AIDG inspected 1500 buildings after the earthquake and, with help from KPFF Consulting Engineers, developed a training course to address a couple dozen major failure points to be presented in one day seminars to informal sector masons. The course includes information such as proper mortar mixtures for maximum resiliency, alternative technologies for developing inexpensive tools that are capable of precise bricklaying, and how to assess and repair fractured surfaces.
Masons are receptive to this type of training if it is short and does not impede their day-to-day struggle to find work and feed their families. Of masons who have already participated in AIDG's training course, several surveyed told the organization that they were able to obtain higher wages based on their new knowledge AND, more importantly, correct building mistakes they observed on the job.
AIDG works with international volunteer experts to develop technical assistance and training programs, and AIDG will leverage these experts in the continued development of its curriculum and improvement of its program. However, in order to ensure an approach that is sustainable for the long term, AIDG will also begin developing video content that can be transferred along with the curriculum to local training organizations.
Phase 1 (completed): Practical Trial and Curriculum Development (April 2010 - August 2010)
Since March, 2010 AIDG has performed one day trainings with 1100+ masons, a program which was funded by Architecture for Humanity, The Boston Foundation and AIDG donors. Structural/seismic engineers from KPFF Consulting Engineers gave the lecture portion of the training, teaching the basic theory of confined masonry building. Volunteer masons recruited from the Portland, OR region provided the hands-on portion of the training. AIDG's training coordinator, Adajah Codio, translated and co-led the trainings. During phase 1, AIDG revised the curriculum with KPFF and Haiti Rewired to produce the materials for Phase 2, which trains 150-600 masons per month.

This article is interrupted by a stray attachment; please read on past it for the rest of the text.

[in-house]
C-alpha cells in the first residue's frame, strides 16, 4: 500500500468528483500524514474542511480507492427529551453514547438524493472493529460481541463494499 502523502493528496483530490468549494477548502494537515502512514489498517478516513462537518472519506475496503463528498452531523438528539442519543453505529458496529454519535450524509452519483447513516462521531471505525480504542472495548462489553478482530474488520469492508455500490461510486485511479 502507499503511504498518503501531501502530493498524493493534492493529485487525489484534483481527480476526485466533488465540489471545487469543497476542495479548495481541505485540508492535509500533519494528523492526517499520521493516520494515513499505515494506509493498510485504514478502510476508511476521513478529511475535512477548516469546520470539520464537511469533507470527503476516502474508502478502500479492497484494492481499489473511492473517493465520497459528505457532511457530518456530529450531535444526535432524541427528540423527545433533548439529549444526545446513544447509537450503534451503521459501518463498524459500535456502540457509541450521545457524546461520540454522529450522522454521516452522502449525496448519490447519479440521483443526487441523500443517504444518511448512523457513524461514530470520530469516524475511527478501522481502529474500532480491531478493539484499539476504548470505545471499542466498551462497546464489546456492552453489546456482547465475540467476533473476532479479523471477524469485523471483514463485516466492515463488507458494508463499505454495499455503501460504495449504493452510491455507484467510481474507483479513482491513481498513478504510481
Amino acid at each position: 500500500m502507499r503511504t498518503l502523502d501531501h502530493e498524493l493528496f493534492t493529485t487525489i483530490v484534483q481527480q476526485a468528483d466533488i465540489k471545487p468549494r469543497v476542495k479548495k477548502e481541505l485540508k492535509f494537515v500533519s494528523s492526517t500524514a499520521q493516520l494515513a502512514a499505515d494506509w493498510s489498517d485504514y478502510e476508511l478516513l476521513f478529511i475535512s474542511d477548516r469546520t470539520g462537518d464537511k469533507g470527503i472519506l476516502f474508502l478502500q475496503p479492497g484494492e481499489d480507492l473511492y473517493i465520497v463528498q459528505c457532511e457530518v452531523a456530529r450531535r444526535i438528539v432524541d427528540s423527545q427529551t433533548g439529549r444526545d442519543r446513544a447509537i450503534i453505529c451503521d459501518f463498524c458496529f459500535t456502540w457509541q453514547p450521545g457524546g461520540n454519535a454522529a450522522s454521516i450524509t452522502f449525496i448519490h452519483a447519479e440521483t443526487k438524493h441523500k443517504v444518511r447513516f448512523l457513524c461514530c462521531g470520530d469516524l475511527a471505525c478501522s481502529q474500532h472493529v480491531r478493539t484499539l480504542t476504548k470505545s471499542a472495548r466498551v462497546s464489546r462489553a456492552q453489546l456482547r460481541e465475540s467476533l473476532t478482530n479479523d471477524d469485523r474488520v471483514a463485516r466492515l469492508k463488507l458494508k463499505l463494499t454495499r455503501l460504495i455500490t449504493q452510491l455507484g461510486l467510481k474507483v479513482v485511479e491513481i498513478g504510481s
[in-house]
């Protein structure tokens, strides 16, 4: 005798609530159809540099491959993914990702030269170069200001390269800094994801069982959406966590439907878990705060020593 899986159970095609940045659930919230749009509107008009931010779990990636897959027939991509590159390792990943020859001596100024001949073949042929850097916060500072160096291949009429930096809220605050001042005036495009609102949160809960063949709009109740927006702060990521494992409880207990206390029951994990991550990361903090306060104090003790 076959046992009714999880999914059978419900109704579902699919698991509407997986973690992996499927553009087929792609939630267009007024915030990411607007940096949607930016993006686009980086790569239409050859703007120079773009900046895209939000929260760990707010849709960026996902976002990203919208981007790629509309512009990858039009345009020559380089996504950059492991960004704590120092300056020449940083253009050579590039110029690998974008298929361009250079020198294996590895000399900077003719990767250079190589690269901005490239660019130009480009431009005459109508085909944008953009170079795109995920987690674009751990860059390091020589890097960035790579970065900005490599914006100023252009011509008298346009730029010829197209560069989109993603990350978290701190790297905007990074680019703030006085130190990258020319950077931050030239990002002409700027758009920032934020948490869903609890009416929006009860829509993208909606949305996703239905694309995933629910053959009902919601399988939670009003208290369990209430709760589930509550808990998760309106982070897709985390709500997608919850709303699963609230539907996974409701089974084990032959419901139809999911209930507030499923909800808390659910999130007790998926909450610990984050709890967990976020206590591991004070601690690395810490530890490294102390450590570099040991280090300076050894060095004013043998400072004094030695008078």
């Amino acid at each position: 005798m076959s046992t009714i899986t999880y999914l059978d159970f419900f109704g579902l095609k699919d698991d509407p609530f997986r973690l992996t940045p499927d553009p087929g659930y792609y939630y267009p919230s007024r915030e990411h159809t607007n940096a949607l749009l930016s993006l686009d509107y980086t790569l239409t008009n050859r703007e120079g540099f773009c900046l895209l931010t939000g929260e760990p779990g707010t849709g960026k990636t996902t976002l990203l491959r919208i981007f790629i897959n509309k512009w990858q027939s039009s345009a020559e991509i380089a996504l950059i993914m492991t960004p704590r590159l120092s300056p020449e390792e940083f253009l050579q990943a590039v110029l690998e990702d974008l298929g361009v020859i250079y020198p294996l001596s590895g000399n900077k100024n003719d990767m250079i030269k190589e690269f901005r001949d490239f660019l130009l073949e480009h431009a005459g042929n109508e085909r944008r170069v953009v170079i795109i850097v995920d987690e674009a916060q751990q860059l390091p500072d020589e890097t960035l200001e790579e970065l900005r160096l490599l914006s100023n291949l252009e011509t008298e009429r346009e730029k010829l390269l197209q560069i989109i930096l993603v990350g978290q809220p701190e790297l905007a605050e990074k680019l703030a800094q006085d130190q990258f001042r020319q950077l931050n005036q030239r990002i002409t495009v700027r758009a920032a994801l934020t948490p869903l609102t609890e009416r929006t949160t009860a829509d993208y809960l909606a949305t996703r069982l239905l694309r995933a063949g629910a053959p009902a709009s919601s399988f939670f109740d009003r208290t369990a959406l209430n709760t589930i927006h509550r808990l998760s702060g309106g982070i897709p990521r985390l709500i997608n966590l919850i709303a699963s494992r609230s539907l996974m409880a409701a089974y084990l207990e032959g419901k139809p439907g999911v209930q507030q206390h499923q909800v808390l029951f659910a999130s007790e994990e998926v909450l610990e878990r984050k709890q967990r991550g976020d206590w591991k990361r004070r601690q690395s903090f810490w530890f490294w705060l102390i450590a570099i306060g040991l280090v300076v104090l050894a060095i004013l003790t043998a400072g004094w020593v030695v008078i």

Phase 2: Video Documentation and Continued Training (September 2010 - August 2011)
AIDG will continue its current 15-day training sessions each month bringing international volunteers in country as it has been. During this phase, AIDG will be working with video teams to develop training material that can be used on a mass scale that leverages the knowledge of international experts. The goal is to train 150-600 masons per month.
Phase 3 Transition of Curriculum to Local Partners (September 2011 - March 2012)
AIDG will identify and work with established Haitian institutions and other NGOs in order to develop a local network of trainers that can teach confined masonry techniques. The transfer of AIDG's video documentation and training curriculum to these partners will develop local capacity for performing ongoing trainings in order to increase the scale and reach of masons trained and ensure the overall sustainability and replicability of the training program. During this phase, AIDG will emphasize knowledge transfer and 'train the trainer' activities with its identified partners, with a goal of 600-1000 masons trained per month.
The January 12 earthquake in Port-au-Prince damaged and destroyed over 300,000 buildings and homes in the metropolitan region of Haiti's capital. While the world has seen the pictures of the suffering and devastation inflicted by the disaster, explanation as to why the buildings collapsed is not as readily available.
It is expected to take between 5-15 years to properly rebuild Port-au-Prince. The U.S. Geological Survey (USGS) states that another major quake is highly probable during the lifetime of the buildings that are being rebuilt. To ensure that the same mistakes that led to widespread building collapse and loss of life are not repeated, construction professionals need training in proper seismic design and building techniques. Unfortunately, most small construction teams exist outside formal training and code structures, working instead under an apprenticeship system. Without engagement of informal masonry teams on a mass level to change the culture of builders, code structures will continue to fail.